Personal note

The coming weeks are filled with excitement for me, as I prepare to speak at a Lutheran Women’s Conference on Saturday, and then take off for Toronto for a conference with Pat Mussieux and the Wealthy Women Leaders. All this, amidst busy preparation for my book launch of The Confident Introvert, and numerous speaking engagements from October through November.

With so many events and so many details to take care of, it’s easy to fall into the trap of worrying about what might happen.  This week’s article is a reminder for me as well as for you, as it addresses the question “Does worrying ever do any good?”

The Work of Worry

Does worrying ever do any good? Yes, if it means that you are planning ahead. That is the work of worry: to foresee a problem and take steps to avoid it. Whether it involves getting your car checked before a long road trip, turning off the water to the outside of your house before the big freeze sets in, or setting out a program to complete a project before a deadline, worry can be the motivator.

Having taken those steps, you should be able to relax. Many people, however, continue to obsess over the possibility that something bad may happen.

Suppose you’re concerned about fire and the possibility that it will wipe out your home and all its contents. You clear out hazardous clutter, take out fire insurance, and make sure you turn off heat-generating appliances when you leave the house.

Then you go live your life without being obsessively preoccupied with the matter.

If you still walk around thinking constantly of the threat of fire, you’re obsessing and you’re in constant low-level stress. Remember, your mind cannot tell the difference between a deeply- imagined event and a real one. It flashes the “danger” signal, and your body responds with the fight-or-flight response. One stressful thought can easily become many stressful imaginary “events,” repeatedly triggering the physical reaction that leaves you fatigued, with higher blood pressure and a lowered immune system response, among other things.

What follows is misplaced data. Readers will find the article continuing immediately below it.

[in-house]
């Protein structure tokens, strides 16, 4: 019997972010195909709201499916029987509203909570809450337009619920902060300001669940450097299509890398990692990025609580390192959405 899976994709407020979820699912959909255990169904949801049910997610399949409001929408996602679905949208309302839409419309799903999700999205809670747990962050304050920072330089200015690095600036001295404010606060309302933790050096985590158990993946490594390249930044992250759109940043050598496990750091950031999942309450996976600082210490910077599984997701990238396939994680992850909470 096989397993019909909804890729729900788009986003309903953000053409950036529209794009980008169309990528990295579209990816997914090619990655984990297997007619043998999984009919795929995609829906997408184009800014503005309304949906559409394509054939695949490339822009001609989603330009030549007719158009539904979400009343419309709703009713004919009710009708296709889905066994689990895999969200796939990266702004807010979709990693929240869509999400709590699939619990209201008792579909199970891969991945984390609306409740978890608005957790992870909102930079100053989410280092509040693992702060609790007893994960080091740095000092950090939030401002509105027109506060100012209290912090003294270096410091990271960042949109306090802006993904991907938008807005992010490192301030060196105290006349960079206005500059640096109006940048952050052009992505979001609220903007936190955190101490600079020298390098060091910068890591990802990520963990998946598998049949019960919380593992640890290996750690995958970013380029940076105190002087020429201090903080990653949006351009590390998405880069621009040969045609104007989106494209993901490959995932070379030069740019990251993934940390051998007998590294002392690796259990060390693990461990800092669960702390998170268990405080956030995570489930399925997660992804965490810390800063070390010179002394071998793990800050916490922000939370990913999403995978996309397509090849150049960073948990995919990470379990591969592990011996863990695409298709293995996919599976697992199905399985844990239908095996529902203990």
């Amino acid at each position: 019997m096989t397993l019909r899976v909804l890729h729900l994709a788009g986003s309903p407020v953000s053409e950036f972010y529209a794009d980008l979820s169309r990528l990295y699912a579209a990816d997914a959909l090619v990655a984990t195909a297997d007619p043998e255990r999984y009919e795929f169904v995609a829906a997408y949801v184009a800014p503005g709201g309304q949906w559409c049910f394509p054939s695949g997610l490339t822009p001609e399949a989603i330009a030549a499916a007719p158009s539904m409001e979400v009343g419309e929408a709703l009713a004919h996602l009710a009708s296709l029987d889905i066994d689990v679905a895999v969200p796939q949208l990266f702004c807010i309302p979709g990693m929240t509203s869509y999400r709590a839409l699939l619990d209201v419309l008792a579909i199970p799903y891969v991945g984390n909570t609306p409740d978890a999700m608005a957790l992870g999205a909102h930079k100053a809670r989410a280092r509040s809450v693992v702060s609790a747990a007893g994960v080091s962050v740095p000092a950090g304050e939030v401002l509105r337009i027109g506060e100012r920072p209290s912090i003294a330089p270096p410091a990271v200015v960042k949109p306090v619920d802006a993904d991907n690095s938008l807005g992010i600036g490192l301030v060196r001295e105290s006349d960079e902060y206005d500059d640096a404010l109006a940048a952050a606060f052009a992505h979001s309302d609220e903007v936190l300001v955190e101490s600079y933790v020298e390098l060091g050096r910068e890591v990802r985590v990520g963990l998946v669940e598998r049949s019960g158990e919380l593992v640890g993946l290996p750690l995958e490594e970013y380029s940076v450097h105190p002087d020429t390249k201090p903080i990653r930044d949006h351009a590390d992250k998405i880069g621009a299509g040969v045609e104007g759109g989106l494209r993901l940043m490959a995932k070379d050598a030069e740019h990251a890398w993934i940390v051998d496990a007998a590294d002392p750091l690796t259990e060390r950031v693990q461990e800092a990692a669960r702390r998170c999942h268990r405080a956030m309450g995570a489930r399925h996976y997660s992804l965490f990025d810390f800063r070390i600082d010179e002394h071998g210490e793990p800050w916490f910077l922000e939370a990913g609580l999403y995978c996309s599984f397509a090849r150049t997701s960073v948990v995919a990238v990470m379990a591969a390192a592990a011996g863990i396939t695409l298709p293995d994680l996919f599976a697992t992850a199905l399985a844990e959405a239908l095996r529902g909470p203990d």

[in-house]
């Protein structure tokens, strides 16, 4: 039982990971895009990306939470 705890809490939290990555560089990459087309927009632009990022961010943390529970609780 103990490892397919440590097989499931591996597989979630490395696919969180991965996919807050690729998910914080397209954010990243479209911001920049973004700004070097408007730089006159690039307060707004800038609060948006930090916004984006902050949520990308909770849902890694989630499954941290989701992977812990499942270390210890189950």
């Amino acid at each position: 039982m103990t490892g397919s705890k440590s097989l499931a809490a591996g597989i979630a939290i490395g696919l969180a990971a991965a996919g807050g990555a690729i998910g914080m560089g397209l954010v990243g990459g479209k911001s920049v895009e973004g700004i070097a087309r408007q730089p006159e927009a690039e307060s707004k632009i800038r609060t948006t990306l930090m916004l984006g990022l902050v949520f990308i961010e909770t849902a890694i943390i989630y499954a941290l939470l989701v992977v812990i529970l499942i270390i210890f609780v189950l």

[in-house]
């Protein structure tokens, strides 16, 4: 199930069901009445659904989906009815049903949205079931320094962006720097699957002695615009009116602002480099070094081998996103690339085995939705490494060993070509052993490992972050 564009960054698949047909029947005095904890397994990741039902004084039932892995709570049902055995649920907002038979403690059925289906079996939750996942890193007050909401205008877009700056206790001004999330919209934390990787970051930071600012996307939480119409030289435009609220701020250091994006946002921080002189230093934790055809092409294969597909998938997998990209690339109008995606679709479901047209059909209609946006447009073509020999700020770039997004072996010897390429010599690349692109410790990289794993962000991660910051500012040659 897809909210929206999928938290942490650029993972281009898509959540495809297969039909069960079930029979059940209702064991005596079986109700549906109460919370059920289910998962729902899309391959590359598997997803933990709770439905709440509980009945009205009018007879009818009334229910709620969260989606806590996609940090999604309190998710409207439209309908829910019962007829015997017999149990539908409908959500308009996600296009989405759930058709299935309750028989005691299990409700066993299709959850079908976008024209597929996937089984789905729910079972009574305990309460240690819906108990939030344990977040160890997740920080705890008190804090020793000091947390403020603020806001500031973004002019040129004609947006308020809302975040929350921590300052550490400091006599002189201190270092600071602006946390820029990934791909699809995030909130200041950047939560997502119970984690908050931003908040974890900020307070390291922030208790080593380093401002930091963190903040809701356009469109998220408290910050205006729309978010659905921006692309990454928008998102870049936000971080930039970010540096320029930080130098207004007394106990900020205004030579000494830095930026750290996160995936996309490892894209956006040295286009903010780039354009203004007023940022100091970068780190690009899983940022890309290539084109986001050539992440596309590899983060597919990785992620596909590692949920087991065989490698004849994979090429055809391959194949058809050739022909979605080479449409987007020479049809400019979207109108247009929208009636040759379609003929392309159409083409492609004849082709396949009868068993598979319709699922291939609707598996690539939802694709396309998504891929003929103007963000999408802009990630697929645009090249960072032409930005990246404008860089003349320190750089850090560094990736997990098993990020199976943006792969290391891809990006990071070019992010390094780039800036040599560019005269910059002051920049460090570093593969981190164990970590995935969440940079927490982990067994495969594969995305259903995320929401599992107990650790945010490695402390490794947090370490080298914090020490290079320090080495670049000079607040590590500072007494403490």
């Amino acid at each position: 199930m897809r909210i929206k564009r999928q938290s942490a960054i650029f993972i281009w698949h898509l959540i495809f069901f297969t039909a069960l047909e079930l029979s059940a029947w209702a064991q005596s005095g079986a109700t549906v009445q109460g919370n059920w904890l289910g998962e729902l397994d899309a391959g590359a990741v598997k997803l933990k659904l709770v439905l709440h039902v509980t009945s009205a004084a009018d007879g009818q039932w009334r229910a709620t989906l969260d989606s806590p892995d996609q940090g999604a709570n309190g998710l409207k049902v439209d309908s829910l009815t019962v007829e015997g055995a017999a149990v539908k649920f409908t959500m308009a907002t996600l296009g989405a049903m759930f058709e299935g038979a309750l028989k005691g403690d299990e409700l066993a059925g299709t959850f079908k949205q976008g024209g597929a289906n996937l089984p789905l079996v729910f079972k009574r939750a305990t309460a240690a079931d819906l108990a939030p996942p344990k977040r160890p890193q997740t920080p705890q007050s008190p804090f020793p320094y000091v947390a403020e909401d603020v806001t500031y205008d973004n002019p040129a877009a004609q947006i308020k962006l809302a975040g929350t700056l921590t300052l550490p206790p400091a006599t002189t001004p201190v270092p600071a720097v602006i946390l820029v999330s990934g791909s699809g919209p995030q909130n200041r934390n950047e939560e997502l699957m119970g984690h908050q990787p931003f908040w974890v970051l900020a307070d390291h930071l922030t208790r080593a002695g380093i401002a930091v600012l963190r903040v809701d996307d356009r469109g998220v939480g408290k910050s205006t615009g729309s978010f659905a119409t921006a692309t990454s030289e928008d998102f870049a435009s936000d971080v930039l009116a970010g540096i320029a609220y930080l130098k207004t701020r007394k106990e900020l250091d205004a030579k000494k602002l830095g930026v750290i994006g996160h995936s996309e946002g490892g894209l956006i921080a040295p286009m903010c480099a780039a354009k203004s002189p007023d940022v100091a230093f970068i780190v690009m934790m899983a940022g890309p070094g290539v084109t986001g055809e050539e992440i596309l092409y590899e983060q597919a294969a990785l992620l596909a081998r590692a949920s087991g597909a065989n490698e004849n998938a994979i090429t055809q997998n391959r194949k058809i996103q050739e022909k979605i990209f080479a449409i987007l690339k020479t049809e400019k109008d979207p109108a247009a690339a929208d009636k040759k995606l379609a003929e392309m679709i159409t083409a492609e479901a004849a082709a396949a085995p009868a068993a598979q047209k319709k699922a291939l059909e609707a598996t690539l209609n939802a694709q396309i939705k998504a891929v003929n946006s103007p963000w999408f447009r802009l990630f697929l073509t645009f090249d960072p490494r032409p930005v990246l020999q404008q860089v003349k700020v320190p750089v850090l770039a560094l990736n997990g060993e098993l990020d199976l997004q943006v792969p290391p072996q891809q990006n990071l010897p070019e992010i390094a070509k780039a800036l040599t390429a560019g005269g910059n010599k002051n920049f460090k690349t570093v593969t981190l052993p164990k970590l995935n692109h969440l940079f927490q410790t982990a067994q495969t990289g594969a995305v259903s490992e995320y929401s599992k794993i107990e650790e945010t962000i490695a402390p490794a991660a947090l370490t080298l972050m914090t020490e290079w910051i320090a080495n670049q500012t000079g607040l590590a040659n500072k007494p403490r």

How to change “worrying” to “problem-solving”

Take out “insurance”: If you are concerned about a negative outcome to a situation, think of what is within your power to do to prevent that outcome. Do it; then let go of those worrisome thoughts.

If you frequently have difficulty letting go of worrisome thoughts:

Think of alternate scenarios: is this the only way this experience could play out?

Getting locked into one thought pattern keeps you from imagining other possible outcomes, leaving you unprepared. For example, many things could happen to your home: It could be burglarized or swept away by a tornado during your absence. But the highest probability is that your house will be safe.

What is the probability the alarming scenario will occur? 

You may not have a mathematically precise idea, but ask yourself this: Are you behaving as if there is a 100% probability? 50%? 20%? The amount of time you devote to thinking about the challenge should be roughly proportional to the likelihood it will occur.

Keep a record of your predictions – and their outcomes

Often we predict alarming things and then forget that we were wrong. Then, if you are a really good constant worrier, you just go on to worrying about something else without pausing to critique your last prediction. Keep a record of your alarming predictions: write them down. Later on, after the event, write down what the actual outcome was. You may be surprised to note how seldom what you predicted really does come true.